If you are able to, I would remove the ISO storage in XO then unmount and remove the partitions, then make a new partition using only the size you need for ISO’s (100gb maybe?) and another partition using the remainder of the disk. Format and mount the first partition and add it back via XO as ISO then add the second partition (no formatting or mounting required) as an ext(local) via XO.

Remember to add the ISO storage to fstab and you will need to reboot before the “proper” size shows in XO

You could checkout this video that I made which covers most of this. It’s the second time today I’ve posted this in an answer! perfect timing!!!

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I used mdadm to create the raid, mounted it as data01 and it is added in fstab. I added the ISO folder that I created as a repository from XO.

The point now is that I do NOT want to store VM’s on this raid. Only data for the different programs that are running in the VM’s. It does not make any sense to store the VMs on a HD when I have more than enough space on the SSD… I might have to move the ISO storage to the SSD and make a small VM to share the HD via Samba.

You could do that but you are making it hard work for yourself.

You make the VM Operating system disk on the SSD backed SR (as you are doing)
You then make the VM Storage disk on the HDD backed SR

I run owncloud not nextcloud but in this (nearly) exact same setup. XCP-ng + OS disks are on SSD based storage, the data is in a separate disk on a separate SR backed by a raid5 array.

Putting the ISO’s on the SSD’s is also a total waste of fast disks for storage that is a/ read only and b/ rarely used.

True. But if I have to do that to free up the raid so I can use it for data storage, I will do that.

Let me clarify one thing. I really want to keep the VM’s on the SSD. I want to keep that speed advantage. So the VM with NextCloud stays there. But I want the data - pictures, videos - that I add to NextCloud to end up on the raid. I have a little Raspberry Pi 3 on my desk here that is set up exactly like that, but without the VM’s.

It is just installed as an iso to the SD-card, but the data is on an external USB drive.

I understand what you mean however I think (and please don’t take this the wrong way) that you are fundamentally misunderstanding how the storage works.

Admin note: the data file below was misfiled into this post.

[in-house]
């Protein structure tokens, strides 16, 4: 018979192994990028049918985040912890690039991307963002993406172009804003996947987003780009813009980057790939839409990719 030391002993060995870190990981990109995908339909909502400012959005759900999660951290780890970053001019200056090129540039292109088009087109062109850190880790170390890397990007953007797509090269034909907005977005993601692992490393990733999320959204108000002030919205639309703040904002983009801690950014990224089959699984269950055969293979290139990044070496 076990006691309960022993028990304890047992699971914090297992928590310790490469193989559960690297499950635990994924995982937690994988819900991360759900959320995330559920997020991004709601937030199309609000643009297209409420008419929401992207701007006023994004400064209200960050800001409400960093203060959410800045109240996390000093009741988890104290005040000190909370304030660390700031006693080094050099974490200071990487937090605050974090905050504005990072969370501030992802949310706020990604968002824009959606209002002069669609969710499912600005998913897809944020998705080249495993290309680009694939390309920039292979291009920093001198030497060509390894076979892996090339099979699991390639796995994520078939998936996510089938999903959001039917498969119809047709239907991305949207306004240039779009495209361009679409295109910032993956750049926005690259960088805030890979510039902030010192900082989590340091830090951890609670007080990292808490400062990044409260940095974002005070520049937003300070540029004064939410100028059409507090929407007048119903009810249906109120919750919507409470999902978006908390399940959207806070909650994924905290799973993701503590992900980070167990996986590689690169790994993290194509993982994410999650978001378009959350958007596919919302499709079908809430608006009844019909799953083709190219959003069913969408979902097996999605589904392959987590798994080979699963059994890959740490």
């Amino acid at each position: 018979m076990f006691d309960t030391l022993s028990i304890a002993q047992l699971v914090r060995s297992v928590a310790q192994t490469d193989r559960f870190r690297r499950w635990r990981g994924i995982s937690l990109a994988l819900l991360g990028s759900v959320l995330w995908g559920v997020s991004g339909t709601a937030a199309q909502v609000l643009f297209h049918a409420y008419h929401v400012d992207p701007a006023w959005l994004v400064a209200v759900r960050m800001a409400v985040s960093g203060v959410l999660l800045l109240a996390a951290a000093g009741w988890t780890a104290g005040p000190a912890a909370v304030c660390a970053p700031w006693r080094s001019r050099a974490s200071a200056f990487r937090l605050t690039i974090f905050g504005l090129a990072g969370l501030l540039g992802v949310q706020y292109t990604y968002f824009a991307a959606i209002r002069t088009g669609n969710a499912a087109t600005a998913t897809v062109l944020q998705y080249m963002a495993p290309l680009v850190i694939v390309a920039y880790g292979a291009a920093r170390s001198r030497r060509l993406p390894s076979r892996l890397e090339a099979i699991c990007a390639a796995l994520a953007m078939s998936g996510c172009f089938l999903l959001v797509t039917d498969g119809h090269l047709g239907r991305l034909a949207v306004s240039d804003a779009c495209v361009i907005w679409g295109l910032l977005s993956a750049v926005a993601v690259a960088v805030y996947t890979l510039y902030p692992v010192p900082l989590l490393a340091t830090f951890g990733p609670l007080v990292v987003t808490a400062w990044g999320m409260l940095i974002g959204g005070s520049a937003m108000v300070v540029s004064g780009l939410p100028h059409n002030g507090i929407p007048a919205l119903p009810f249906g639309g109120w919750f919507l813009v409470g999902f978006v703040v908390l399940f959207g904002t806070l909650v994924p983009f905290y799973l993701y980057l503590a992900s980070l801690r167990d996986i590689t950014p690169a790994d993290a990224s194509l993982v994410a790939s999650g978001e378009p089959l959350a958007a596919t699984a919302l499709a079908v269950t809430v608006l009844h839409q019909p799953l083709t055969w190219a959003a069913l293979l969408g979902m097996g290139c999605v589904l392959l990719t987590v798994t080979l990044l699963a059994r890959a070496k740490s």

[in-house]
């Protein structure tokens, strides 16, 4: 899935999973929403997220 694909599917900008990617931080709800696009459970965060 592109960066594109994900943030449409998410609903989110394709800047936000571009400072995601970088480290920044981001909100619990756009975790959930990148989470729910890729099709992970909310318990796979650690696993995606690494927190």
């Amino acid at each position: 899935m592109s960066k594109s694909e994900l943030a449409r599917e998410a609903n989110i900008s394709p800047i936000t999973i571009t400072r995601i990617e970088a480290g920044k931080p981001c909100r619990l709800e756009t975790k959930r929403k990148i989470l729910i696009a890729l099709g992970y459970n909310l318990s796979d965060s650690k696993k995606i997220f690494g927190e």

You don’t have to do that to free up the raid, you make 2 partitions, one for ISO’s one for data, add the ISO one as you have previously, add the second as a ext(local) SR then create the disk within that SR.

If you want the entire raid1 to be used by nextcloud then what you really want to do is have it setup as a passthrough disk. I have no experience of doing this myself but I understand it can be done.

If however you want several different machines to be able to use “bits” of the raid1 then you need to add it as a SR and create a virtual disk that you then attach to the VM.

Of course, I could resize the existing partition and create a new one. And yes, I have thought about using the whole raid or a whole partition as storage. A passthrough disk sounds interesting. I tried to research that some days ago, but could not find anything that made sense.
But if it is possible to just make a drive that can be attached to a VM, this would probably be the best.

Although - I tried to do something like that, and got a message that the drive was in use. So I am not sure what I did wrong.

On a standalone hypervisor you generally have 2 pools:

  • OS (RAID1 / Mirror)
  • Data (RAID10/50/60 / ZFS equivalents)

In your case it sounds like you want the actual OSs of your VMs to reside on SSD with your OS, which is fine in XCP-NG, and have the Data live exclusively on the HDDs.

In this case as I had mentioned the easiest solution is to create a storage VM based on whatever you want.

It looks like you can hard disk passthrough, but I believe the disks need to be unconfigured in XCP-NG which would mean you’d want to remove your MDraid. Tom actually has a video on this using XoA

From here, you could hypothetically attach those to a TrueNAS VM and use that for bulk storage as SMB or NFS shares.


that’s a good solution @gsrfan01.

Of course the “you don’t virtualise trunas/pfsense” police won’t like it but it should be absolutely fine.

It’s not my favorite situation, but in a lab there’s worse configs. Passing through hardware to a VM is preferable IMO compared to people making single disk RAID0s on RAID cards to get past not having an HBA.

Even PFsense with a passed through physical NIC isn’t half bad. Being able to passthrough hardware mitigates a lot of the weird bugs people run into. Netgate even has official documentation for PFsense Plus in Azure, and loads of datacenter customers use PFsense virtualized for their infrastructure.

Running these roles as discreet devices is preferred but not always possible in a lab setting.